Thursday, August 18, 2005

Lessons from Little League Softball

As I write I am watching the championship game of the Little League Softball World Series (special thanks to houseguest Kevin for hooking up the wireless at our house to enable this multi-tasking). So here are some of the things I have learned so far.
1. There might not be crying in baseball but there is some crying in softball. The starting pitcher for the CT team got a little weepy when she was pulled in the second inning. But the point is that crying can be a good thing. The pitcher went to first base and has played well since. In such a high pressure game maybe a few tears are a good release. A few years ago at the French Open American Ashley Harkelroad had a commanding lead in the final set and let it slip until the set was even. A dejected Harkelroad, during the changeover, had a good cry in her towel and then came back to win the match.
2. That as much as I hate the hyperbole about little girls' dreams being dashed by the removal of softball from the Olympic games, this series has shown that the players and the supporters are really passionate about their sport and do intend to put up a fight to get softball reinstated. The best sign I have seen so far: "The Olympics without softball is like Wheaties without milk." So please help the cause by going to the international softball federation's web page and sending a letter to the IOC (you can compose your own or use a sample letter the federation provides).
3. That if softball does get reinstated it will be entirely due to fan and player support. The cause is not getting any help from media outlets like ESPN which doesn't even run the professional fast-pitch league's scores on their ticker.
4. Perhaps the argument that softball truly is an international sport and thus deserves to be in the Olympics would be better made if in the Little League World Series all the international teams weren't pitted against one another almost guaranteeing an all US final.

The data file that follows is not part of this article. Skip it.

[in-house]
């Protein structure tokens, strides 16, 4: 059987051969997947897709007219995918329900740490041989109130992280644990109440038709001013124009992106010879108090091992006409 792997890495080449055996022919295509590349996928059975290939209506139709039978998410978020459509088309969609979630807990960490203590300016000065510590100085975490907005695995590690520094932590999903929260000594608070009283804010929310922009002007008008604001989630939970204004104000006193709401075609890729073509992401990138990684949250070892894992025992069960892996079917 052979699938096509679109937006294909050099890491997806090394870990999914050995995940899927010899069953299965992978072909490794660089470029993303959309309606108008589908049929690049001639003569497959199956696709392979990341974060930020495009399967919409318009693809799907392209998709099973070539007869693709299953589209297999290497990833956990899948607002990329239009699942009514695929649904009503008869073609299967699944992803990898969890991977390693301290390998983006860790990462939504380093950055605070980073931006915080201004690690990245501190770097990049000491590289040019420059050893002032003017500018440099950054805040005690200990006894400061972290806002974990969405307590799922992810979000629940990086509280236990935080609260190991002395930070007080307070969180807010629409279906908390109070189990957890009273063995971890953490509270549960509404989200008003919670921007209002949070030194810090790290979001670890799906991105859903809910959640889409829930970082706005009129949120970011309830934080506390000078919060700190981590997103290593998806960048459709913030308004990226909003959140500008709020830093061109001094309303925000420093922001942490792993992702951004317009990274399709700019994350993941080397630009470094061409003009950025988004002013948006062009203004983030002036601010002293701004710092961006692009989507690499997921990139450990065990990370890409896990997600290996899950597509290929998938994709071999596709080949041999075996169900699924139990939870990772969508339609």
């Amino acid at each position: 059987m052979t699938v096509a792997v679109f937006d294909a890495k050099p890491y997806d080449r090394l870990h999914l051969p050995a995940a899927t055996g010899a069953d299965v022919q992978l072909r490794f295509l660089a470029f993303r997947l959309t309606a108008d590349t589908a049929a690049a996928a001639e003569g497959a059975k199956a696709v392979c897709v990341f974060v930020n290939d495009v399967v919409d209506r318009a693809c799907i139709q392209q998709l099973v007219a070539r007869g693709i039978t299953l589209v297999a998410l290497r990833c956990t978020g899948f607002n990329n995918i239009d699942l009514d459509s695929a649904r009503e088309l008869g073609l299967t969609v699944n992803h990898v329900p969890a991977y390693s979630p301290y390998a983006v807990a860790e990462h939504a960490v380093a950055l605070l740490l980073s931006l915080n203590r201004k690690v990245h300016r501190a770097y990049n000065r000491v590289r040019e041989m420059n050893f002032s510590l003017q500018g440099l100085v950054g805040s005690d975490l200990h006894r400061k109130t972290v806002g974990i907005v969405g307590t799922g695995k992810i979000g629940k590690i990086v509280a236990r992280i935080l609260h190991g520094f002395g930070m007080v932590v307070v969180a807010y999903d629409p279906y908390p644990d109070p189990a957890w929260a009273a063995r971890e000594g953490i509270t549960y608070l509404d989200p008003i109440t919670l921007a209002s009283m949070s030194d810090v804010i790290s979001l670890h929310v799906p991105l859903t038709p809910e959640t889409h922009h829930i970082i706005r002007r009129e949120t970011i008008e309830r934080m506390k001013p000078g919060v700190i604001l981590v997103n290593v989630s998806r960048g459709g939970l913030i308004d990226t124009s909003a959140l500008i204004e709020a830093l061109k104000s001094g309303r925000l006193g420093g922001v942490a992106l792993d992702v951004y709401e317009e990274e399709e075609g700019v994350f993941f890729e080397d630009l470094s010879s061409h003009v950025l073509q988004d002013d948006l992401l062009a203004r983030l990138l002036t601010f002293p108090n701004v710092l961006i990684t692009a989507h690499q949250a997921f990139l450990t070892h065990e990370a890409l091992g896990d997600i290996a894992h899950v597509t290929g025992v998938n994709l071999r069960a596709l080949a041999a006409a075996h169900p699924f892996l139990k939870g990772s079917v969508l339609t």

5. The diversity of interests among the girls is fascinating and refreshing. (Though the lack of racial and class diversity, at least in the final two teams is disappointing.) In an era when we are hearing about the push towards specialization for young athletes, it is good to see girls who play softball and like other activities like ballet, soccer, acting, and watching Boy Meets World.
6. Maybe sports really do have the possibility to help girls escape the cultural norms--or at least postpone their susceptibility to them. After being disappointed by the very coiffed and made-up women in the college world series this year it's nice to see the Little Leaguers not caring that their hair is falling out of ponytails and braids.
7. While I think the male coaches (who are all fathers of players) have done a pretty good job keeping things positive and fun (though Ken Slowik, the CT coach, is a little too harsh as he tries to rally his team), I wish more women would start coaching at the youth level so that by the time girls get to high school and college a female coach is not a surprise and girls realize that women can do an equally good job coaching.
8. I realize now that the "like a girl" may never die. One of the coaches was reported to say that when his team takes the field they have guts and grit and do not play like little girls. Well they are technically little girls so what exactly are they playing like? How many years do girls and women have to play sports before we start believing that there is no such things as "playing like a girl"?
So those are my observations and now the game is over so many congratulations to both teams for a great game and to the winners from McLean, Virginia.

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